Showing: 1-10 results of 27

by Various
GEORGE WILKINS KENDALL. We have here a capital portrait of the editor in chief of the New Orleans Picayune, George W. Kendall, who, as an editor, author, traveller, or bon garçon, is world-famous, and every where entitled to be chairman in assemblies of these several necessary classes of people. Take him for all in all, he may be described as a new Chevalier Bayard, baptized in the spirit of fun, and with a steel pen in lieu of a blade of... more...

by Various
JAMES FENIMORE COOPER.   The readers of the International have in the above engraving, from a Daguerreotype by Brady, the best portrait ever published of an illustrious countryman of ours, who, as a novelist, take him all in all, is entitled to precedence of every other now living. "With what amazing power," exclaims Balzac, in the Revue de Paris, "has he painted nature! how all his pages glow with creative fire! Who is there writing... more...

by Various
THE COUNTRY HOUSES OF NORMANDY. THE houses chosen for illustration in this number are of different types, of different dates, built for men of different stations in life, and are constructed of different materials. They are, however, all in the province of Normandy, in northern France, and they are all situated outside the towns; further than this it may not be well to go in attempting to classify them under one head. Like the subjects chosen... more...

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THE FUTURE OF CHINA. The late reconquest by China of some of her former possessions in Central Asia, and the firm tone in which she is urging her demands upon Russia, in respect of the Kuldja territory, are giving her a prominence as a factor in Asiatic politics which she can scarcely be said to have claimed before. These signs of tenacity of purpose, if not of actual vitality, acquire an additional interest when viewed in connection with the... more...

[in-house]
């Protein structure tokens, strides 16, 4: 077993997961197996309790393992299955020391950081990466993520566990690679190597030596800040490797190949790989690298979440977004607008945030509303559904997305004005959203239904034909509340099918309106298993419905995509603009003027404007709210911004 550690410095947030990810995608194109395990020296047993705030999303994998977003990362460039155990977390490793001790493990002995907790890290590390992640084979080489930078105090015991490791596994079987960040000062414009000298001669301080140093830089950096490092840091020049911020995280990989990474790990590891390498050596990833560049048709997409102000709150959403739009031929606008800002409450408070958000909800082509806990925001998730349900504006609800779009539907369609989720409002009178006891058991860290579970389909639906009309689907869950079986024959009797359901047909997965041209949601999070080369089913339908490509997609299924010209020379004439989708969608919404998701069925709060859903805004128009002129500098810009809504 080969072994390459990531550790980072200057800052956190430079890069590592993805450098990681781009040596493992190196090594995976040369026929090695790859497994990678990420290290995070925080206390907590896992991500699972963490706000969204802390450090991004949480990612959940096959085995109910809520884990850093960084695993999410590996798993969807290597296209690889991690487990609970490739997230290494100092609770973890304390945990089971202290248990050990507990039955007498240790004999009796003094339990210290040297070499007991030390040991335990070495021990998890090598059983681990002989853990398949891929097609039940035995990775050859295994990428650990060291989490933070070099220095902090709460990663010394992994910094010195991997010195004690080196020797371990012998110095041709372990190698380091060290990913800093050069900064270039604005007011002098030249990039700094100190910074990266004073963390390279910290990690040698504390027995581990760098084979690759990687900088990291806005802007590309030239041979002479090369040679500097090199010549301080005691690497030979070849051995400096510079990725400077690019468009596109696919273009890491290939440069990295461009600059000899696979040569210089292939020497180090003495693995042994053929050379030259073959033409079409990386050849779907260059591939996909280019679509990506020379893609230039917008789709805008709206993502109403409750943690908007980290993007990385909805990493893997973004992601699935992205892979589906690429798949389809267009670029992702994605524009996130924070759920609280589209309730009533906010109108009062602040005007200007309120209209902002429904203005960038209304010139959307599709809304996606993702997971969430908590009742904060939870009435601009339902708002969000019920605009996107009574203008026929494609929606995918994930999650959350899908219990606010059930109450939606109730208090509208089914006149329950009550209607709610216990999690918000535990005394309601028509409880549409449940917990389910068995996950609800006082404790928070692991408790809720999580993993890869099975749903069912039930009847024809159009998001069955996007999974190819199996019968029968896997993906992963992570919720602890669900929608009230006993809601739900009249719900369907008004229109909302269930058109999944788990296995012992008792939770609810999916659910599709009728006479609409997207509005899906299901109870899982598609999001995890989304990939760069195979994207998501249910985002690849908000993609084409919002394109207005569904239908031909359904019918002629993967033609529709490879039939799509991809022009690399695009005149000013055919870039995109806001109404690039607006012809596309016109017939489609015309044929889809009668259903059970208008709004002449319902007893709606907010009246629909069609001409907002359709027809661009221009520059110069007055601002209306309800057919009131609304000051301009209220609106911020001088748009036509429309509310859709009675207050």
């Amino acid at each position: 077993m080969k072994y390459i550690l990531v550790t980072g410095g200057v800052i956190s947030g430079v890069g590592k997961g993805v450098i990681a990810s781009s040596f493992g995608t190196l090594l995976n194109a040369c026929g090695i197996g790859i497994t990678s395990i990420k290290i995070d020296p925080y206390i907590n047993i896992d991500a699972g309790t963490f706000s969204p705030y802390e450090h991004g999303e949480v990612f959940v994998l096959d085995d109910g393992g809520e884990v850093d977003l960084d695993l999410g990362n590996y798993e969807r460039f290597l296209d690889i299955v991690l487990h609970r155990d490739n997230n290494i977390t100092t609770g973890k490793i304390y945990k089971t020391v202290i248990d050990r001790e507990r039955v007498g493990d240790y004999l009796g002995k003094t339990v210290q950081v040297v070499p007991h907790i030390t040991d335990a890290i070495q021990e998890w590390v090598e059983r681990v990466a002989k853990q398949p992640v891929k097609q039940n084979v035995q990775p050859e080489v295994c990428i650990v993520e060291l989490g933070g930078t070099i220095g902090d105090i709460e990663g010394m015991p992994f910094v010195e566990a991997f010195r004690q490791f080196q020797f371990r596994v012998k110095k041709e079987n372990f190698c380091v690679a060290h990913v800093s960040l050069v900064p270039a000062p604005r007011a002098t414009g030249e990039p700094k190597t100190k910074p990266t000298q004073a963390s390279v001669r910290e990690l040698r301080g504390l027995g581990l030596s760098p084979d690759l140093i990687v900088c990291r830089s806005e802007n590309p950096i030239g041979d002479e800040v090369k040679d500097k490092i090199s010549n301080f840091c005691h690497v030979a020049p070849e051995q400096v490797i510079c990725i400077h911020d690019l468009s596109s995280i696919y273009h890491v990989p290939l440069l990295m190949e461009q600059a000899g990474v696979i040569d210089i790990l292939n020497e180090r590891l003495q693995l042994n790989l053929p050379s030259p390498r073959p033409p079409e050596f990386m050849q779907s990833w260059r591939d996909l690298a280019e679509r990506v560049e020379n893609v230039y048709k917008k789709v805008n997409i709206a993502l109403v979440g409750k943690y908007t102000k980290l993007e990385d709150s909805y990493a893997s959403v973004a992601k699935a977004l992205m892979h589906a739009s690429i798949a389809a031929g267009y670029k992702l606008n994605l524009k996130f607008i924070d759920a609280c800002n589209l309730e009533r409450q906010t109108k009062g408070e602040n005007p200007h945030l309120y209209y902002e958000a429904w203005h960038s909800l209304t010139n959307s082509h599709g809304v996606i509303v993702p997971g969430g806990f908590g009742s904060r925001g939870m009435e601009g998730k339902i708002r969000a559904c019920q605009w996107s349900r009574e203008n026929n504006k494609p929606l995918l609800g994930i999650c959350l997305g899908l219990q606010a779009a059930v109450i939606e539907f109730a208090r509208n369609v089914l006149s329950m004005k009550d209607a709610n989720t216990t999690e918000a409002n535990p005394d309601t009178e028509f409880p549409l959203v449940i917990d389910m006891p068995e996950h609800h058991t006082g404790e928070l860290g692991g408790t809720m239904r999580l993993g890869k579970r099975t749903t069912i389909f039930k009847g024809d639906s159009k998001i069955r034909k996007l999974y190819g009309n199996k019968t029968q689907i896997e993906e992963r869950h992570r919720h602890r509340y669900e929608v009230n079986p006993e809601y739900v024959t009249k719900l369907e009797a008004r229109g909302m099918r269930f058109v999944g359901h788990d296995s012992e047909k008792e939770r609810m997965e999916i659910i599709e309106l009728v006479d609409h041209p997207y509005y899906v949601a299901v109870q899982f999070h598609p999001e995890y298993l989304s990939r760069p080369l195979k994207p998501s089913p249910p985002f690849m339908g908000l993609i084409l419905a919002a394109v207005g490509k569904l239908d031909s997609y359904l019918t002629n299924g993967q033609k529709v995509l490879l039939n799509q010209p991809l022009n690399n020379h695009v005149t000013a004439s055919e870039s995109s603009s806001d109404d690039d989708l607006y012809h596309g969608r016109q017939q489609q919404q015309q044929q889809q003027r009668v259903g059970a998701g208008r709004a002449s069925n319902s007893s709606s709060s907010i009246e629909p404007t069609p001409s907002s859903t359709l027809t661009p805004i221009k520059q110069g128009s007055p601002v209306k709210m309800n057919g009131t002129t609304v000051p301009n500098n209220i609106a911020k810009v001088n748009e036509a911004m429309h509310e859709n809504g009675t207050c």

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FRENCH FARMHOUSES. As it is the purpose of THE BROCHURE SERIES to cover as wide a field as possible in choice of subject matter for its illustrations, and at the same time hold rigidly to the idea of furnishing only what will be useful to its subscribers, it has seemed desirable to present something a little nearer our everyday life than the Italian work which has thus far formed the greater part of the plate matter. The domestic architecture... more...


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CIVIL AND DOMESTIC ARCHITECTURE.—I. The term Civil and Domestic Architecture includes all public and private edifices, that is to say: honorary monuments, such as triumphal arches and tombs; buildings for the instruction of the public, such as museums, libraries and schools; houses for public amusements, as theatres, amphitheatres and circuses; structures for public service, as city-halls, court-houses, prisons, hospitals, thermæ,... more...

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MILLERISM. Toward the close of the last century there was born in New England one William Miller, whose life, until he was past fifty, was the life of the average American of his time. He drank, we suppose, his share of New England rum, when a young man; married a comely Yankee girl, and reared a family of chubby-cheeked children; went about his business, whatever it was, on week days, and when Sunday came, went to meeting with commendable... more...

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THOMAS CHATTERTON. In the history of English literature there is no name that inspires a profounder melancholy than that of the "marvellous boy" Chatterton, of whom it must be said that in genius he surpassed any one who ever died so young, and that in suffering he had larger experience than almost any one who has lived to old age. Shelley says of him: "'Mid others of less note came one frail form,A phantom among men; companionlessAs the last... more...

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ITALIAN WROUGHT IRON. The wrought iron of the middle ages, and of the time of the Renaissance, and even down to the last century, in Italy, France, and Germany showed, in the crudest examples, the principal virtues of all true decorative art. The reason is not far to seek. The difficulties in the way of working the material with ease imposed certain limitations in design and execution which could not well be disregarded. The lack of machinery... more...

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BYZANTINE-ROMANESQUE DOORWAYS IN SOUTHERN ITALY. The illustrations chosen for this issue are all from the Byzantine Romanesque work in the province of Apulia, that portion of Southern Italy familiar in school-boy memory as the heel of the boot. Writers upon architecture have found it difficult to strictly classify the buildings of this neighborhood, as in fact is the case with most of the medieval architecture of Italy, although the influences... more...